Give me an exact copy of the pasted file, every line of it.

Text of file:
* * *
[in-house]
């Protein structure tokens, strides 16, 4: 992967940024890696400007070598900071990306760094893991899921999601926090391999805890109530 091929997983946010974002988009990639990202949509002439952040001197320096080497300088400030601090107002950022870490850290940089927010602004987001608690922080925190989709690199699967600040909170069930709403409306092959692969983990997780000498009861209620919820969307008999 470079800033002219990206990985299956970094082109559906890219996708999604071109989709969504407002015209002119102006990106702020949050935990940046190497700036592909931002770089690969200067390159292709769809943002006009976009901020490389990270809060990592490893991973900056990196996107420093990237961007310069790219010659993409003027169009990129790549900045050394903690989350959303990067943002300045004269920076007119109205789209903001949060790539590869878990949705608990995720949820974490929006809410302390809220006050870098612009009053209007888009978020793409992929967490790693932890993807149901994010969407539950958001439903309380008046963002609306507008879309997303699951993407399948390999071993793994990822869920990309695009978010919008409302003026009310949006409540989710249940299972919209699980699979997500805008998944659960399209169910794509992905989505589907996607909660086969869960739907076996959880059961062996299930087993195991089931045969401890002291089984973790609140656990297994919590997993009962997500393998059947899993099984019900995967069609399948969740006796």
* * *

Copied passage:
[in-house]
């Protein structure tokens, strides 16, 4: 992967940024890696400007070598900071990306760094893991899921999601926090391999805890109530 091929997983946010974002988009990639990202949509002439952040001197320096080497300088400030601090107002950022870490850290940089927010602004987001608690922080925190989709690199699967600040909170069930709403409306092959692969983990997780000498009861209620919820969307008999 470079800033002219990206990985299956970094082109559906890219996708999604071109989709969504407002015209002119102006990106702020949050935990940046190497700036592909931002770089690969200067390159292709769809943002006009976009901020490389990270809060990592490893991973900056990196996107420093990237961007310069790219010659993409003027169009990129790549900045050394903690989350959303990067943002300045004269920076007119109205789209903001949060790539590869878990949705608990995720949820974490929006809410302390809220006050870098612009009053209007888009978020793409992929967490790693932890993807149901994010969407539950958001439903309380008046963002609306507008879309997303699951993407399948390999071993793994990822869920990309695009978010919008409302003026009310949006409540989710249940299972919209699980699979997500805008998944659960399209169910794509992905989505589907996607909660086969869960739907076996959880059961062996299930087993195991089931045969401890002291089984973790609140656990297994919590997993009962997500393998059947899993099984019900995967069609399948969740006796």